"What shall we do now? You had lunch on the train, right?"

"Actually, no. It was so crowded I was reluctant to leave my seat. I'm definitely hungry, but we can either go out or I'll cook for you here, you pick" said Myra. "If you're low on groceries, we can shop first."

"We're never low on groceries, Frances is always bringing stuff home. But I want French -- remember that restaurant we went to with the profiteroles? Anyhow, there's a place here that's really good but expensive, so I've only been once. I better call and make sure they're open today."

They were, and Myra insisted on calling a cab instead of walking through the fresh downpour to the bus stop. At the bistro, Margie ordered mussels and shallots in creme fraiche with a baguette and the house salad. Myra got a croque madame with pommes frites. For dessert, neither of them got the profiteroles, after all -- Margie selected the almond butter cake with cinnamon raisin ice cream, and Myra went for the bittersweet chocolate cake with praline-coated vanilla ice cream. "A sugar bender" said Myra.

"That's what birthdays are for" replied Margie. "Besides, if we were in Seattle we'd be surrounded by pies and sneaking enough bites to equal what we're eating here."

"How's work? I mean, beyond just what you said about it going well?"

"They're trusting me with projects that are right at the edge of what I can handle" said Margie. "I asked for it, and I got it. I've been working on a manuscript from 850 A.D., fire damage that's affected some of the text. We're using a special light to bring up images on even charred surfaces, and there's chemicals now that can clean soot without lifting ink. It's like working in slo-mo, and at the end of the day, when I head back out into regular activity, I feel like I'm racing. I think by the end of the year, if they keep letting me, I'll know how to do anything in the place. And that's my goal. Eventually I want to be my own business."

"What kind of expense are you looking at, for equipment as an independent contractor in this field?" asked Myra.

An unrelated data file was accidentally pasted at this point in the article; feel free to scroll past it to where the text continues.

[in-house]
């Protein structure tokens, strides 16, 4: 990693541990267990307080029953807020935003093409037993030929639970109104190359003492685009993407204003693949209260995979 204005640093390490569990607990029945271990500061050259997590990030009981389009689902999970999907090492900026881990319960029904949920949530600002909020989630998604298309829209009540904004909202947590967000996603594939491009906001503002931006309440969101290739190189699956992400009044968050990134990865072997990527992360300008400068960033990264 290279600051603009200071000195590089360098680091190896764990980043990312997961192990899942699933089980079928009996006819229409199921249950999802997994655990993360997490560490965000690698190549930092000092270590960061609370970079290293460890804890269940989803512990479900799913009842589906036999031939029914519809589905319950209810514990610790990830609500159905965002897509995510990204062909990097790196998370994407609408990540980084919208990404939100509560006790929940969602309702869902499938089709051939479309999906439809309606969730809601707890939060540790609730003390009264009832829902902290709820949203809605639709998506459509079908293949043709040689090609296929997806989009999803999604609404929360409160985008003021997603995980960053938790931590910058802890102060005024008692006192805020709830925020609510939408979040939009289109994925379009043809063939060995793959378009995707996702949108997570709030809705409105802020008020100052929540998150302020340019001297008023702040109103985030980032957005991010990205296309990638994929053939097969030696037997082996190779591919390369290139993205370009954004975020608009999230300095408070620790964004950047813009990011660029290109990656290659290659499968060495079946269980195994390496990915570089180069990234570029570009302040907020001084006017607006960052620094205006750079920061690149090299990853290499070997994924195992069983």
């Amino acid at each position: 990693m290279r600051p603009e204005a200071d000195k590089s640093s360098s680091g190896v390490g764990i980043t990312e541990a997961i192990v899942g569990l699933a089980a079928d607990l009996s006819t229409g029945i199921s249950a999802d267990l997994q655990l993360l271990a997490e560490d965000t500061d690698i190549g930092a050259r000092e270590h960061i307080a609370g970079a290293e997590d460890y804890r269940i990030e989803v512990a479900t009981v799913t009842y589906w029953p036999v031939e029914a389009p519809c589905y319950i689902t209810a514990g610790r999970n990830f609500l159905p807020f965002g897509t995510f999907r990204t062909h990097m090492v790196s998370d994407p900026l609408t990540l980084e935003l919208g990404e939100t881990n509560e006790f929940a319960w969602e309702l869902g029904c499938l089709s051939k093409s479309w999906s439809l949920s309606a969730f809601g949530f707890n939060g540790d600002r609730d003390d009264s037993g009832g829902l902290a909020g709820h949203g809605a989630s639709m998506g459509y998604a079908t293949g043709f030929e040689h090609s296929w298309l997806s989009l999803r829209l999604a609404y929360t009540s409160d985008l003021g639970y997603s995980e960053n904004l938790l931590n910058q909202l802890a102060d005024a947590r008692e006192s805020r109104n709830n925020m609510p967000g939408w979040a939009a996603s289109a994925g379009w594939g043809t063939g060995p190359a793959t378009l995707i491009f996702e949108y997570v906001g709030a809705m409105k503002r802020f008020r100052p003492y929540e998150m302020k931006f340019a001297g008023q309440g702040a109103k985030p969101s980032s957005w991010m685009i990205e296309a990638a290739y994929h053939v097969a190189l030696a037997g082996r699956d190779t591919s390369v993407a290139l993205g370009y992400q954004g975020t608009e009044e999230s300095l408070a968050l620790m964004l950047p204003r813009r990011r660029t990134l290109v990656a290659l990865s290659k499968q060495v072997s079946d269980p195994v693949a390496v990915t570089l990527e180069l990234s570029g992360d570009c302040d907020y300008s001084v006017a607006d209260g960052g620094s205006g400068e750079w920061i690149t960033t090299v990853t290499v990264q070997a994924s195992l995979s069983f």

"I've been making a list. Depends on my focus. I don't think I actually want to work on manuscripts, I'd rather do maps and paintings, drawings, images in general. And, of course, it depends on the market wherever we end up."

Myra concealed any change of expression she might have. New York, I bet she thought.

"How did the mural at Lowell turn out? I can't wait to see it -- how fun it would have been to have it on the wall when I went there" said Margie.

"It's spectacular. It's a dragon school playground, and at the edge you can see into the library where little dragons are reading fantastic books. Since Lowell has so many orthopedically challenged kids, Ginny put some of them in wheelchairs with flames shooting out the back or on wing-shaped crutches. The school is being swamped with visitors who want to take photos. Bonnie's having to lock the front doors and demand folks make appointments instead of strolling in."

"Bonnie, my teacher Bonnie?" asked Margie.

"Yep. She's the vice principal now. She and Ginny had a chance to reconnect during the project, and I think it was really good for both of them. They were friends first, you know" said Myra.

"I didn't. I actually know very little about Mom's earlier girlfriends. Maybe you could fill me in?" Margie winked at Myra.

"Well...I can't see why not." Myra told Margie everything she could except for specifics about sex. She discovered it gave her evil pleasure to make comments about Dakin and Jules. She didn't have a charge about Ginny's other two exes. She loved how Margie laughed with her conspiratorially.

Margie said "Was there ever a point in your relationship where one of you was attracted to someone else? I mean, I know you've been monogamous, but were you still like pining after Aunt Allie at the beginning, or what?"

"Good god, Margie, what if my answer was yes? You'd nearly faint from the shock" Myra laughed. "No, I was not like pining for Allie, if I had been I wouldn't have noticed Ginny. The Allie episode was mercifully brief. And, speaking for myself only, I've never felt an interest that I could call romantic or sexual in anyone else since Ginny entered my door. She takes up all the room I have, and then some. You know what, I can speak for her too -- if her attention had ever been drawn elsewhere, I think I'd know it. You can tell such things, if you're honest with yourself."

"Yeah. You can" said Margie, a little sadly. Myra immediately wished she could take her last sentence back. But Margie had introduced this topic, she must be needing to talk about it.

"Then -- have you or Mom ever had a talk about not being partners? Or considered it?" Margie's face was now deathly serious. Myra felt her maternal instinct kick in, her body wanted to respond to a threat aimed at her child -- but this wasn't a threat she could fix.